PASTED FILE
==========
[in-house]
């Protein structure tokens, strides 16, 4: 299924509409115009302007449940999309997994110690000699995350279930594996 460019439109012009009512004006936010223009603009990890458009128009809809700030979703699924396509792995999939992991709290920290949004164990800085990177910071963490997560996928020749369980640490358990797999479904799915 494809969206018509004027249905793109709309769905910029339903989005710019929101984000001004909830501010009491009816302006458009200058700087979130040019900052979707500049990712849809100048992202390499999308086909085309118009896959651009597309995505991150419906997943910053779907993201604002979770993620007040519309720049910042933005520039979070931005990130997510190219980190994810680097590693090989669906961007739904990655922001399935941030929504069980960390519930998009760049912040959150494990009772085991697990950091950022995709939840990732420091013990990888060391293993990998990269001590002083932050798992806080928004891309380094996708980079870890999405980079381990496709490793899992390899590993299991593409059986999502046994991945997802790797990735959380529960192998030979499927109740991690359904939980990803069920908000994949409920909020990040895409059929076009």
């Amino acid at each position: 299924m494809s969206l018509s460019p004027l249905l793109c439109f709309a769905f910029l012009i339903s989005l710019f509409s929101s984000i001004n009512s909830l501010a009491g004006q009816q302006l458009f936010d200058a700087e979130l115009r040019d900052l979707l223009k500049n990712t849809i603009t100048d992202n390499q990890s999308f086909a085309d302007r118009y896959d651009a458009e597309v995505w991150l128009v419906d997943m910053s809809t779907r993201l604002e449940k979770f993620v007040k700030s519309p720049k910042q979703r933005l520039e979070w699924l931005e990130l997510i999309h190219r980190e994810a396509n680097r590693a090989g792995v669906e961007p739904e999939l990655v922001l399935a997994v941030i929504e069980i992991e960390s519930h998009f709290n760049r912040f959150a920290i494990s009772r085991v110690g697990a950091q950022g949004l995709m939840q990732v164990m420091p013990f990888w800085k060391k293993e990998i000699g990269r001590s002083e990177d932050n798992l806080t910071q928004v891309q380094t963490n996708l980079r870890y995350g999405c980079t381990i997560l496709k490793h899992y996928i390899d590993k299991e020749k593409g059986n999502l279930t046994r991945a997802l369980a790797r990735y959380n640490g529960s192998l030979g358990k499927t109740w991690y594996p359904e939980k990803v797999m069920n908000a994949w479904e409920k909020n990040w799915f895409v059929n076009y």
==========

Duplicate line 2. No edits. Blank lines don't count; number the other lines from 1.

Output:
């Protein structure tokens, strides 16, 4: 299924509409115009302007449940999309997994110690000699995350279930594996 460019439109012009009512004006936010223009603009990890458009128009809809700030979703699924396509792995999939992991709290920290949004164990800085990177910071963490997560996928020749369980640490358990797999479904799915 494809969206018509004027249905793109709309769905910029339903989005710019929101984000001004909830501010009491009816302006458009200058700087979130040019900052979707500049990712849809100048992202390499999308086909085309118009896959651009597309995505991150419906997943910053779907993201604002979770993620007040519309720049910042933005520039979070931005990130997510190219980190994810680097590693090989669906961007739904990655922001399935941030929504069980960390519930998009760049912040959150494990009772085991697990950091950022995709939840990732420091013990990888060391293993990998990269001590002083932050798992806080928004891309380094996708980079870890999405980079381990496709490793899992390899590993299991593409059986999502046994991945997802790797990735959380529960192998030979499927109740991690359904939980990803069920908000994949409920909020990040895409059929076009």